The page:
• Did the insurer demonstrate as fact that its actions would have affected the outcome of the lawsuit?

Such a test sets a relatively high bar for insurers to prove that late notification of claims prejudiced them. But it’s important to note that courts generally apply this reasoning to occurrence policy forms, not to claims-made or claims-made-and-reported policies. The reason is straightforward: Claims-made policy forms typically require that notification occur during the policy period, or a specified number of days after expiration, such as an extended reporting period. Occurrence forms, on the other hand, may respond to claims filed outside of the policy period.

Regardless of the policy form, it’s obviously better for insureds to have coverage than not. For this reason, insurance laws traditionally have considered the duty to defend as broader than the duty to indemnify insureds.


In general, an insurance company that has doubts or concerns about a claim will issue either an outright coverage denial or a reservation of rights (ROR) letter. Although many insureds might view them as nearly the same, they are quite different.

Insurance carriers have a legal obligation to promptly determine if there is coverage and advise the insured so that the insured can manage and resolve the claim, with or without the insurer’s involvement. If an insurer does not assert its coverage position on a claim, it may be presumed to have waived its right to do so. With a coverage denial, the insurer gives up any control it might have had over the claim.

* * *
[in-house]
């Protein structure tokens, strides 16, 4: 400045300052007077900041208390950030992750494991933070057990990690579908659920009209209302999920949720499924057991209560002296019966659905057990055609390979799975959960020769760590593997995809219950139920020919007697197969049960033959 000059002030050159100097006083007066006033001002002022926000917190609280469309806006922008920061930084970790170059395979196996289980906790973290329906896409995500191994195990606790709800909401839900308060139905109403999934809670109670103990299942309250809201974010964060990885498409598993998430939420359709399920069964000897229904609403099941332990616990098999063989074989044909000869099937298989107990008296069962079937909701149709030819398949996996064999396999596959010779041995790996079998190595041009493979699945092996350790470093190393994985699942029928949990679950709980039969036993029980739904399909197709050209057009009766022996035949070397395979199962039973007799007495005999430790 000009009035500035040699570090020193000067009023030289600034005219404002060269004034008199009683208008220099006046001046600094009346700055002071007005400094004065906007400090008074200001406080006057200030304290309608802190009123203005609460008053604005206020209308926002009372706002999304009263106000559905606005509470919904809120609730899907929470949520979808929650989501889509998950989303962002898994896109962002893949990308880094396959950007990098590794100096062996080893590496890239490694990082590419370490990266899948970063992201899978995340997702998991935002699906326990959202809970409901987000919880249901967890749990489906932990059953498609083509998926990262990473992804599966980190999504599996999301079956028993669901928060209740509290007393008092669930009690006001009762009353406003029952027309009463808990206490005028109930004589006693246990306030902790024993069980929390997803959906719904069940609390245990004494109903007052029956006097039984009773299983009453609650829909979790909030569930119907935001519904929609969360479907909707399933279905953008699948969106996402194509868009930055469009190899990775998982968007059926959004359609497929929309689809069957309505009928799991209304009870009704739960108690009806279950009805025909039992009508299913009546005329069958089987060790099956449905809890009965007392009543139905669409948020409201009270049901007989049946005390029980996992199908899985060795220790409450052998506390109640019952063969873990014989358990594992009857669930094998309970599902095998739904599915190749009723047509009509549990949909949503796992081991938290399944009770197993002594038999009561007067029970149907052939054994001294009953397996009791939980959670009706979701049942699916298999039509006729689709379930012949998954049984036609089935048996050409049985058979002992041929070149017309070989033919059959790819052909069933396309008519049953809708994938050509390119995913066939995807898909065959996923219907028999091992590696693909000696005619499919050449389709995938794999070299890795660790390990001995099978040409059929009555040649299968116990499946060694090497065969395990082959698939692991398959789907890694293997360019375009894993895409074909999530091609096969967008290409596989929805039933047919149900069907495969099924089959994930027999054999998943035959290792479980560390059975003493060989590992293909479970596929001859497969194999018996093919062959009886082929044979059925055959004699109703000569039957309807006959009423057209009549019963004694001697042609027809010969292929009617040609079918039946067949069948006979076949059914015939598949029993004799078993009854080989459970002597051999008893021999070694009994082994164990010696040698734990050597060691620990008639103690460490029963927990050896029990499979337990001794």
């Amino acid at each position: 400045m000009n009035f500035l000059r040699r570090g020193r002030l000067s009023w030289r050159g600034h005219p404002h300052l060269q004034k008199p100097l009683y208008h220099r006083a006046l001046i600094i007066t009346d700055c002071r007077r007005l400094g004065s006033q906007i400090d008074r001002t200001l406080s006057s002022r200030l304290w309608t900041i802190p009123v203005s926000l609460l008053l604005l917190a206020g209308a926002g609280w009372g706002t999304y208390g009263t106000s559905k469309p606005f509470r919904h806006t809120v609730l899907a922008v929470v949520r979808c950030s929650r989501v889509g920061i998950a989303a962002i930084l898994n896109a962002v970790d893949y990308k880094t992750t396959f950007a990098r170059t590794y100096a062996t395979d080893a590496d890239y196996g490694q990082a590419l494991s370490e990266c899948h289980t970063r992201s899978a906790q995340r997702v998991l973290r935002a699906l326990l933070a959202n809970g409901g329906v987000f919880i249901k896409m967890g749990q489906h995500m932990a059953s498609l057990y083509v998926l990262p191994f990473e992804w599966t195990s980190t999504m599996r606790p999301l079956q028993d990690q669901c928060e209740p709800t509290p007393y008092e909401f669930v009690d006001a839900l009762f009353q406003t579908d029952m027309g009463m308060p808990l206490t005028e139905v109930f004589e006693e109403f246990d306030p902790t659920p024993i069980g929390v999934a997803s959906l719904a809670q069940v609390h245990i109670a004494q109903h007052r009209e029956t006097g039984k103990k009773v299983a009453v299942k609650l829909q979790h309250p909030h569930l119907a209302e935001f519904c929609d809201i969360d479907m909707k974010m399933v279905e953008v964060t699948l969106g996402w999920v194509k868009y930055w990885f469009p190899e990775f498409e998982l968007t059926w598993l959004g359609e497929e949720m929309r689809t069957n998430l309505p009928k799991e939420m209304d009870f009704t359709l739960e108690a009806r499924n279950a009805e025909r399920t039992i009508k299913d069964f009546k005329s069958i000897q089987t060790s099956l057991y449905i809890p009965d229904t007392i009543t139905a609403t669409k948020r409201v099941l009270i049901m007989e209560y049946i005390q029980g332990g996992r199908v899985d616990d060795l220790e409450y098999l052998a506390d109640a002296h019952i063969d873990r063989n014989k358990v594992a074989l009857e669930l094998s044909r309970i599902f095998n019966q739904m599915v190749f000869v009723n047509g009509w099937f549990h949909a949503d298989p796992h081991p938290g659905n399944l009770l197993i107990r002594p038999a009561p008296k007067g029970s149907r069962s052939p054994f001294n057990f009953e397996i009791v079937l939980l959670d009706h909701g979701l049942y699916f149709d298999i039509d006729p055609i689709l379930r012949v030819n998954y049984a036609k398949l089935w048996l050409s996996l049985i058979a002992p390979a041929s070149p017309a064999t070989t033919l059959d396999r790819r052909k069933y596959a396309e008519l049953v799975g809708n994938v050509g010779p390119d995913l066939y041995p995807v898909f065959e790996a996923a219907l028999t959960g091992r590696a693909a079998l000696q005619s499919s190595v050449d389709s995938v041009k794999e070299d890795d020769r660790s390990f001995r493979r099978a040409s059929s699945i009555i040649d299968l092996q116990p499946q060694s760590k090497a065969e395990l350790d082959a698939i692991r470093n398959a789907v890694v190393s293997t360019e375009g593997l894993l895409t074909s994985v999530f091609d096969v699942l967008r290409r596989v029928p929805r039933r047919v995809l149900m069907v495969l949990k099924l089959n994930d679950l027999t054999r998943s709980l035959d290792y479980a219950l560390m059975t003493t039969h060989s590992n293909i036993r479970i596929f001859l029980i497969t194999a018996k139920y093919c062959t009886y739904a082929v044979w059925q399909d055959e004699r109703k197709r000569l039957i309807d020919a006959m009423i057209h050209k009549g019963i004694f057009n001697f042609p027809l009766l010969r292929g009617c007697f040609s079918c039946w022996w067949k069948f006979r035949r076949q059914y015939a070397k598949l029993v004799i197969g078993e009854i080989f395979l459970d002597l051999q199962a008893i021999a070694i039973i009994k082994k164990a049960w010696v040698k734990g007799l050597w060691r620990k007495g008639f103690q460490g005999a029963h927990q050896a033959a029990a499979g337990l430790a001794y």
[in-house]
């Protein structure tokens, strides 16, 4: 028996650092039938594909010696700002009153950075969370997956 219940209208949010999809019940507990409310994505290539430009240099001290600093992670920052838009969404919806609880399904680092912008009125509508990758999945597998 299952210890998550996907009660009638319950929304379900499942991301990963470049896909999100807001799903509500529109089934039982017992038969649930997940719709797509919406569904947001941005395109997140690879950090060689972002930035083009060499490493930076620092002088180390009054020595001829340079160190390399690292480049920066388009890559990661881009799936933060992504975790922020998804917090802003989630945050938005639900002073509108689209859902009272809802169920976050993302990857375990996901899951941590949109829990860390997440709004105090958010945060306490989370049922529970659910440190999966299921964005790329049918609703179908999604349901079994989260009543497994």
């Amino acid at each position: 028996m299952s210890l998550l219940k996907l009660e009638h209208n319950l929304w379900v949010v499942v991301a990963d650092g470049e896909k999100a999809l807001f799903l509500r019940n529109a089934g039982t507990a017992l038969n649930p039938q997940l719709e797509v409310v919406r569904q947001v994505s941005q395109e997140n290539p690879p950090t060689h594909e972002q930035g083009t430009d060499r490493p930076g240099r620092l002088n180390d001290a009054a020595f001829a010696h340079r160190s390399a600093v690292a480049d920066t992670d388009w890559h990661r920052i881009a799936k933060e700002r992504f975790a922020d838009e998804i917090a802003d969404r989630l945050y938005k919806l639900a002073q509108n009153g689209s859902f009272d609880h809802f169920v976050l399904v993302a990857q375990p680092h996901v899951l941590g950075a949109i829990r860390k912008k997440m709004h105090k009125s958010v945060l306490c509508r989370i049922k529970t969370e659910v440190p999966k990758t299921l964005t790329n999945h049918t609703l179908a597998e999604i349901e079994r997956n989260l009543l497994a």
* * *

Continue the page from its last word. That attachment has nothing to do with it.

With a ROR, on the other hand, the insurer can maintain control of the claim. The ROR is a short-term mechanism to avoid waiving the right to assert a coverage position while the insurer investigates the facts surrounding the claim. RORs are a formal way of asserting the insurer may limit, or even deny, coverage pending further investigation, or perhaps even defense, of the claim.

RORs can benefit both insurers and insureds. Insurance companies may use the ROR to negotiate a reduced contribution. By the same token, brokers often push carriers to issue RORs so insureds can seek contributions to settling the claim. A coverage denial removes the possibility of an insurer contributing to settlement, while the ROR leaves open that possibility. In nearly all cases, even after issuing a reservation of rights, insurers have contributed to settlements.


Even though a longstanding principle in insurance law is to construe ambiguity in favor of the insured, policyholders should consider the following tips. Some do’s and don’ts are:

Do take the time to understand your policy. Every policy is a legally binding contract, and insureds should know what their responsibilities are.